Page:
This week I took my longest bike ride yet. According to my cycle computer I rode a total of 18 km. I started early in the morning after waking at 5:30, looking out the window, and seeing a clear sky after several rainy days. I dressed quickly, toasted a slice of multigrain bread, smeared it with peanut butter and strawberry jam, gobbled it down, grabbed my helmet, filled my water bottle, and started out.
The night before I’d thought of trying my first ride to Jack Darling Park and the Rattray Marsh, just to the west of Port Credit in Lorne Park, or maybe it’s Clarkson. The old townships in the southern end of Mississauga blend together without any distinct boundary markers. But when I started out from our driveway, I decided to ride straight down Hurontario to Lake Ontario and catch the Waterfront Trail going east.
I wanted to ride at least as far as the Adamson Estate and maybe as far as RK McMillan Park, the western edge of the Lakeshore Promenade series of parks. The Adamson Estate appeared before I even seem to get started. I stopped there a took a couple of early-morning shots of the estate. Then I headed for the Promenade.
There are some nice little bridges along the route, crossing streams and creeks, all flowing into Lake Ontario. I arrived at McMillan, the farthest east I’d been along the Mississauga lakeshore trail. The sun was rising and I headed for a spot I remembered might be good for photographing the light. I almost stopped there, but noticed a photographer already set up with camera on a tripod. I didn’t wish to disturb him, so I rode on. A photographer up at the crack of dawn, enjoying the solitude of nature, hoping to catch a great sunrise shot should not be disturbed.
Instead I kept on riding. Already I was into new territory. As the sun rose I found myself riding directly into it. I fiddled my sunglasses and got them on my face but still had to watch carefully. It was blinding at times. I followed the path as it wound through parks, then cut northward where it hugged Lakeshore Road. Passing over railway tracks and through an industrial area, the path veered south again, cutting into a wooded area. Along the way I’d been seeing lots of birds, including a green heron flying overhead and an excitable number of redwings. A mockingbird mimicked in full song.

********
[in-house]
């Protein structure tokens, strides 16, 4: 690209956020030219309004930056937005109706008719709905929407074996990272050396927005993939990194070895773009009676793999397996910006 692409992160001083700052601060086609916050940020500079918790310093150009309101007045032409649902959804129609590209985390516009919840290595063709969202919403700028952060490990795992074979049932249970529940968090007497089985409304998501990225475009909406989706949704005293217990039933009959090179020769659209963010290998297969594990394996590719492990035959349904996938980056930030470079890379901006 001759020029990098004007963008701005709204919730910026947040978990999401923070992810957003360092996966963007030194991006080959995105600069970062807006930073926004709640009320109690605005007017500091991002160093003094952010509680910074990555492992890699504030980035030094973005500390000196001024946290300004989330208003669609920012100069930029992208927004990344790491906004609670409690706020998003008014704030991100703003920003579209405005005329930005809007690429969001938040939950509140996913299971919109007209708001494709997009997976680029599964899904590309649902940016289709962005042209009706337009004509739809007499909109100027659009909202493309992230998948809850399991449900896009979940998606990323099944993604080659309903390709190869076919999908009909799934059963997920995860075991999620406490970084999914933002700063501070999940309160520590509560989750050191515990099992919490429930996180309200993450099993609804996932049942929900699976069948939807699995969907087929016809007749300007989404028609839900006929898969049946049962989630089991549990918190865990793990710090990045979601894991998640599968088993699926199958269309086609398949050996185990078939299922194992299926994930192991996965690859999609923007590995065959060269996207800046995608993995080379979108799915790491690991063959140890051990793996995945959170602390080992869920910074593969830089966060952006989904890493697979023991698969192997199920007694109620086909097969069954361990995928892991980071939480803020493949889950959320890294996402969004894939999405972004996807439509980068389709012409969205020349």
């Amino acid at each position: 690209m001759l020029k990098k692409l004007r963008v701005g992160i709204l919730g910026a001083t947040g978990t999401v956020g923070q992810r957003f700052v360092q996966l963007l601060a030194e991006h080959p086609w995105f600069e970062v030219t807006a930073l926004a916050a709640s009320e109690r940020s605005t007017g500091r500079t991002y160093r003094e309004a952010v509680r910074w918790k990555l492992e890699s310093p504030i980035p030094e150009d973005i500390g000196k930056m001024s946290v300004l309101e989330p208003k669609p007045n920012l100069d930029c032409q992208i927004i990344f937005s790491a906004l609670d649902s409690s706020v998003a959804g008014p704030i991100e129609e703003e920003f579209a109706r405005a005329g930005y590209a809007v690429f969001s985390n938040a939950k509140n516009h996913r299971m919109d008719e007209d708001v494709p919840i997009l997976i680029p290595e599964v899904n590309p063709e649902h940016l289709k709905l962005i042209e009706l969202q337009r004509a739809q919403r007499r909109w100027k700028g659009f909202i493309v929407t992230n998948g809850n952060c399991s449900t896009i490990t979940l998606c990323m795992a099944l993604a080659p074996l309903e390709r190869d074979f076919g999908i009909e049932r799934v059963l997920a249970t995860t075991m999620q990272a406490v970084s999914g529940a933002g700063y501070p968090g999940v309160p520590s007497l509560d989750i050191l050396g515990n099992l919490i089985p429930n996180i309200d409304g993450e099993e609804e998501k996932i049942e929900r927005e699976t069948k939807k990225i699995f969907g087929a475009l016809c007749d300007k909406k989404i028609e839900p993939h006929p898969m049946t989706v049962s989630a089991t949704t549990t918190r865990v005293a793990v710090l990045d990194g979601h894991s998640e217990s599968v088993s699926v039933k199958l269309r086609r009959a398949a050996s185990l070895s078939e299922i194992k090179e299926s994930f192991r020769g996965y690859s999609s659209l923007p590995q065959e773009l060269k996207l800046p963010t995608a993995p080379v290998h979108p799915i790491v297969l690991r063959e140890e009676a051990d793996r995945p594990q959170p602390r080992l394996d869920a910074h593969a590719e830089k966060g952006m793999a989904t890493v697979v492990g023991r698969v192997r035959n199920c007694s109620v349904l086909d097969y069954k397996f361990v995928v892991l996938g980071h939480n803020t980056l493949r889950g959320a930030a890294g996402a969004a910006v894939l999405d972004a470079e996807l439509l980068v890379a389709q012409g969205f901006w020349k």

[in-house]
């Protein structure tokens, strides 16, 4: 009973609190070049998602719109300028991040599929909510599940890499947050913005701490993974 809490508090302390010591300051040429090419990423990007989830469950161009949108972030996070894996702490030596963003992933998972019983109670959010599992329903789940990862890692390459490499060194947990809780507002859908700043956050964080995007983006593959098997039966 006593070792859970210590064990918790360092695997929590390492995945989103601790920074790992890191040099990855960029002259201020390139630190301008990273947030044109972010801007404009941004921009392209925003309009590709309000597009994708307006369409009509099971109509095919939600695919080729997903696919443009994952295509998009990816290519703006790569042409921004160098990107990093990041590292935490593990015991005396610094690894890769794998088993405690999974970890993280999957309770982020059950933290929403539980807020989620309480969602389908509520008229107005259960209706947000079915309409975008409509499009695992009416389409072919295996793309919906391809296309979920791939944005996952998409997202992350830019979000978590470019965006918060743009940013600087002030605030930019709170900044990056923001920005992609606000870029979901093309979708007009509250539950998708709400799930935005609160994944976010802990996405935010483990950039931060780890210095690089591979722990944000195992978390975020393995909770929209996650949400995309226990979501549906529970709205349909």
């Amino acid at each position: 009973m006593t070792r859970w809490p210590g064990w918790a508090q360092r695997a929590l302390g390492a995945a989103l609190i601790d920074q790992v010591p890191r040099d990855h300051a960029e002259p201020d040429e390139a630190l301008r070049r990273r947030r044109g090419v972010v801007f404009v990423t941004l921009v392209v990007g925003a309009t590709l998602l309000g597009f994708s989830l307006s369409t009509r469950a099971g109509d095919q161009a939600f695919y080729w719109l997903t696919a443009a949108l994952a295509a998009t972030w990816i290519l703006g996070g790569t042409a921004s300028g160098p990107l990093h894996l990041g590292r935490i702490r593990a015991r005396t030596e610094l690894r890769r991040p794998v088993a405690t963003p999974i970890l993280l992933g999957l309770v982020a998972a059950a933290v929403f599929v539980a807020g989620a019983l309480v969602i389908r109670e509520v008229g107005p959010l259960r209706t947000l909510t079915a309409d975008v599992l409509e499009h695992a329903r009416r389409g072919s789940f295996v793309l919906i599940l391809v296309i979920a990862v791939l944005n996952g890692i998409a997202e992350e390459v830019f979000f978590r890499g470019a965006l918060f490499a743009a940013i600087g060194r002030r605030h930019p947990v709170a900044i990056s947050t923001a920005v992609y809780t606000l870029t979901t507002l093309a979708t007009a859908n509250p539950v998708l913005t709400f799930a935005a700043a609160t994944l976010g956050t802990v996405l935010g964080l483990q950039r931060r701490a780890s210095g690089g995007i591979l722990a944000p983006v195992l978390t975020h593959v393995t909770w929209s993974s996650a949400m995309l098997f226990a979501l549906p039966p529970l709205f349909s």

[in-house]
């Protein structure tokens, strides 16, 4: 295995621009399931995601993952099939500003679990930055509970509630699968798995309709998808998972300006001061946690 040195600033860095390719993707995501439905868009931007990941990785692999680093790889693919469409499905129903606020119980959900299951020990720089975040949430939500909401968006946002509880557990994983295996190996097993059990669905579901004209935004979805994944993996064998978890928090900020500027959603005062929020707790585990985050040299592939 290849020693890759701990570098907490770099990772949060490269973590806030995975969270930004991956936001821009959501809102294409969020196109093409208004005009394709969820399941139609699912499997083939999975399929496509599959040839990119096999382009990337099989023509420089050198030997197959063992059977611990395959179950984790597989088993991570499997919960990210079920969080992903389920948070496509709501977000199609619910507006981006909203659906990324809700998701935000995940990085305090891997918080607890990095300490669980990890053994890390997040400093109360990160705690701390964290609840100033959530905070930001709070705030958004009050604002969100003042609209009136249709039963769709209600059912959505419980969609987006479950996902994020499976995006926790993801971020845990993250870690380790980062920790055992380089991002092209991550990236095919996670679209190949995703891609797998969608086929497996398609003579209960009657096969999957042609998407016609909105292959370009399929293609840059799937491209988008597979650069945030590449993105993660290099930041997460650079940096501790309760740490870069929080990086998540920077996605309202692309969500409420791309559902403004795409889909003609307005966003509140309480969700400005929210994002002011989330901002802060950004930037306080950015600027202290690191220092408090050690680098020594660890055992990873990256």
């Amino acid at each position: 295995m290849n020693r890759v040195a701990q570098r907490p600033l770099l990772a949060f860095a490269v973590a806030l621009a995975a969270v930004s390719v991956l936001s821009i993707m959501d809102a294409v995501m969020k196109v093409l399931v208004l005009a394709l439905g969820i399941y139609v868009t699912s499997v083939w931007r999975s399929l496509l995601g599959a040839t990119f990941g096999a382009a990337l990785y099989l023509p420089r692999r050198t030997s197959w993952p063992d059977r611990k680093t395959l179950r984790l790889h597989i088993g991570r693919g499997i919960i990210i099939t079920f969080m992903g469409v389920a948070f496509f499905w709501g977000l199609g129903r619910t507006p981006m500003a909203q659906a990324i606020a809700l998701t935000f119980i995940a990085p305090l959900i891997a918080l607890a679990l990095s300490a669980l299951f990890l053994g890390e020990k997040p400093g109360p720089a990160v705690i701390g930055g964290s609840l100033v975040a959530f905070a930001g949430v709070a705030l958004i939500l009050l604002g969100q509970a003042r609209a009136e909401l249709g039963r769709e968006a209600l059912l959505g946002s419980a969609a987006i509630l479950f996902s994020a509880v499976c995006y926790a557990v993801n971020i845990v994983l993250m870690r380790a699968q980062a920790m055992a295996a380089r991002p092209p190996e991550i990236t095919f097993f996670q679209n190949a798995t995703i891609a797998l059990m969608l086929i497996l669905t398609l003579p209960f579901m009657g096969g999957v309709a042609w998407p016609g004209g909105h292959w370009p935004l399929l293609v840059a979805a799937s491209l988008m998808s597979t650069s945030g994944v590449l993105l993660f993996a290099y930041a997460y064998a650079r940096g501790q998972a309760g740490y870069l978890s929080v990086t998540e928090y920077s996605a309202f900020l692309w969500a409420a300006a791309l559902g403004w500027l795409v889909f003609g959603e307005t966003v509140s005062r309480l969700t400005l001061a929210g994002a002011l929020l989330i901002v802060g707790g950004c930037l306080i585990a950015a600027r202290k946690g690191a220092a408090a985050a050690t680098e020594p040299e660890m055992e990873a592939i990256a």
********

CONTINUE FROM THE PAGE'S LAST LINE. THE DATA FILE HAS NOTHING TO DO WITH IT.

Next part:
As I emerged from the woodlot, into another park structure, I passed by some baby cottontails nibbling on plants. A vole scooted across the road in front of me. As I rounded a corner, I watched a doe walk casually from the parkland into the woods.
Soon I crossed another bridge, this time over a more substantial stream — almost a small river. I was in a very large park and when I rode down to the beach I saw a cannon sitting on the sand. I couldn’t tell if the Waterfront Trail continued at this point or not. The signage was poor. Besides, knowing I had to return, I figured for a cardio rehab patient I’d gone far enough for one outing.
I didn’t know what park I was in, but I guessed that the large stream was Etobicoke Creek. Later, at home, I studied an Internet map and confirmed that my guess was correct. It was indeed Etobicoke Creek and I had been in Marie Curtis Park.
The trip back was pleasant, especially since I no longer had to face directly into the sun. I felt like celebrating so when I arrived back in Port Credit, I rode to the harbour and across the bridge to Starbucks where I had a Tall Bold and a big glass of water. Then home, where everyone was still asleep.